Yesterday, the world lost a great treasure, and I lost a friend and mentor.

Betty Kalister was a true shining star of our little Knoxville yoga community. When I first moved to Knoxville a decade ago, she was teaching at the Rush, and her classes stood out as exemplary there in that gym setting where the expectations are a bit different than in most dedicated yoga studios. There were only two yoga studios in Knoxville then, and opportunities for studio teaching were limited.  Her classes weren't just about getting a workout and taking care of yourself. They were an exploration of yoga. She travelled around the state and the country, gathering yogic wisdom, and then brought it back to us students. She brought us new poses and new ways to enter and to experience old poses. She wasn't just about the yoga when she was in the room. She was exploring all the time.

Betty was a brilliant mentor. Without pride, she was always willing to explore your questions with you. When I was going through my teacher training, she was my external mentor in that program -- the person whom I observed and assisted in her normal classes. She really went above and beyond, even typing up guidelines for assisting students during class.  In later years, I was lucky enough to co-teach some workshops with her. I deeply enjoyed the repartee as we presented our sometimes competing viewpoints and hashed out the complexities of yoga together.

She also drew people together. It often seemed as though Betty knew everyone. If it weren't for Betty, I wouldn't have known about the Glowing Body opening up in 2008 or Aravinda in 2010, and so, even though Aravinda has since closed, I wouldn't have a practice teaching in Bearden or at the Glowing Body. Who knows what I'd be doing instead? Would I have even gone through teacher training without Betty's example and  encouragement?  To anyone who has been positively affected in the least bit by my yoga classes, you've got Betty to thank for it -- not just for the wisdom I've gained from her and passed to you, but for the fact that there was a class there at all.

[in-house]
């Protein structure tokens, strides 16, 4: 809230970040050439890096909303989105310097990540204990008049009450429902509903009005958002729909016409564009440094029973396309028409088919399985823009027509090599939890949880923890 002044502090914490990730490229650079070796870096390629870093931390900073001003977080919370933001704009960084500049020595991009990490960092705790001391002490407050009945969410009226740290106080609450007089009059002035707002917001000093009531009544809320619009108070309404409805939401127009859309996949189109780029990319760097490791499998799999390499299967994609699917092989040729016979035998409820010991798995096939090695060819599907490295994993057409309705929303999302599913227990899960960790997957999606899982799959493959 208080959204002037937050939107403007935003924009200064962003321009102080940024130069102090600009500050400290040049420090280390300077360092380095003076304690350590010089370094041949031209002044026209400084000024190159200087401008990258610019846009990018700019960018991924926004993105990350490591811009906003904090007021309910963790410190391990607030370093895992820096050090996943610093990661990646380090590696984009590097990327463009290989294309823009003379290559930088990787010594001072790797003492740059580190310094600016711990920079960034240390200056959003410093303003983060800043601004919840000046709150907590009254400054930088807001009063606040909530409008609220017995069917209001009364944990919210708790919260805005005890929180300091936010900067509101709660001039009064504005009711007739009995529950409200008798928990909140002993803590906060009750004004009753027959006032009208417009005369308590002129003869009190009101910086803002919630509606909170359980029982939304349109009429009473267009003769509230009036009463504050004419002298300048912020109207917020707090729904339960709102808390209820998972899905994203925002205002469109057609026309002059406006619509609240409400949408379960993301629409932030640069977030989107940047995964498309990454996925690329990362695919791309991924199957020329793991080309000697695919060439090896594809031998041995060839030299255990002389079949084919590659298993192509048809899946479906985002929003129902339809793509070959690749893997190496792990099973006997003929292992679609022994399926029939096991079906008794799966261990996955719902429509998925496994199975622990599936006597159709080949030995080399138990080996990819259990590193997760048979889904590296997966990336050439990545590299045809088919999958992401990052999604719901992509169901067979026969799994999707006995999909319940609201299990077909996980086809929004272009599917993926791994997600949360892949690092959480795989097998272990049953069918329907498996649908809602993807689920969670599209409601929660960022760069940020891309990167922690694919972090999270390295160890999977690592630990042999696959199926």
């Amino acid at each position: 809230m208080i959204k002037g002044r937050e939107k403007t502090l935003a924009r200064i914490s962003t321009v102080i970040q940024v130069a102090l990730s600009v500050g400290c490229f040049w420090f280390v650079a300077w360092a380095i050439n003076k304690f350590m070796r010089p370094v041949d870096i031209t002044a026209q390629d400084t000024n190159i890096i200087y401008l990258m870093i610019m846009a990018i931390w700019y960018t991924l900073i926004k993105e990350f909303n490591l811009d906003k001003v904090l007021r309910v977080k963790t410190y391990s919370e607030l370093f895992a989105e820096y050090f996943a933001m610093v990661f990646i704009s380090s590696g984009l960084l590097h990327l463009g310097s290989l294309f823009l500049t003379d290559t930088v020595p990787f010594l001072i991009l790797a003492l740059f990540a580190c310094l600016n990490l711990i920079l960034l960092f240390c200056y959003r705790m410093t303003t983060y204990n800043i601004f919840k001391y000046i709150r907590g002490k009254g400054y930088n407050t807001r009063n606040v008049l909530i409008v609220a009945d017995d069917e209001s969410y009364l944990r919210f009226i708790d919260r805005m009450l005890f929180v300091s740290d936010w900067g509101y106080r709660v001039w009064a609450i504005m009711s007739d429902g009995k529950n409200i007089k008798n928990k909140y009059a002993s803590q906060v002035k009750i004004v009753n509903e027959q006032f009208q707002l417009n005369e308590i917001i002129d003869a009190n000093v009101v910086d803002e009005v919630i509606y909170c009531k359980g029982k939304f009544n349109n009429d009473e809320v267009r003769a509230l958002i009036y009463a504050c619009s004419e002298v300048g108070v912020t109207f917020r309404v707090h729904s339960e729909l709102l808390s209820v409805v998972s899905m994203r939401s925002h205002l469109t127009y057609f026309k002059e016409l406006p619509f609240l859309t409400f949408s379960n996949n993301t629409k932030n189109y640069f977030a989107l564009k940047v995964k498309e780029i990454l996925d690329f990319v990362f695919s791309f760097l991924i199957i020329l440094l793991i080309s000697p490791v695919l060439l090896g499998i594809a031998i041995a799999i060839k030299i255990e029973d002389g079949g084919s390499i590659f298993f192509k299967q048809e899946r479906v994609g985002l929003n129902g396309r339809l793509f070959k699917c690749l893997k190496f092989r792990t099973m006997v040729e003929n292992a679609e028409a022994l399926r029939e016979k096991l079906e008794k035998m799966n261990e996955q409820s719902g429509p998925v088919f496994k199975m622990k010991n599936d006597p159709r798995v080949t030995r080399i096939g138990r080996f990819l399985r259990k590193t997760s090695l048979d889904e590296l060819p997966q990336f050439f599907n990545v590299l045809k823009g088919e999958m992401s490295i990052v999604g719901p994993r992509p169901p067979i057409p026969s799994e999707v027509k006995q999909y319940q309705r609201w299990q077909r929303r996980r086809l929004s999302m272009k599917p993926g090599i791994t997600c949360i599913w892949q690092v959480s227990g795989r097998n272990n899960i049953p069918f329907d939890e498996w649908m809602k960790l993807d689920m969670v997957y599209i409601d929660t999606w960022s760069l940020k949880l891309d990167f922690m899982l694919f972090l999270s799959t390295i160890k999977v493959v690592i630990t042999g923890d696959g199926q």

Betty was able and willing to tell me when I was full of it, too. I didn't always listen, because I can be pretty stubborn, but I valued her insights. I wish I had told her more often how very important she is to me. It's too late to make up for that now, but I write this anyway.

Thank you, Betty, for your wisdom, intelligence, insight, caring, intuition, hard work, compassion, wit, energy, humility, and love. They were and are appreciated.

Thank you, Jackie, for sharing her with us. I'm so sorry for your losses.

--judson, 2015-06-29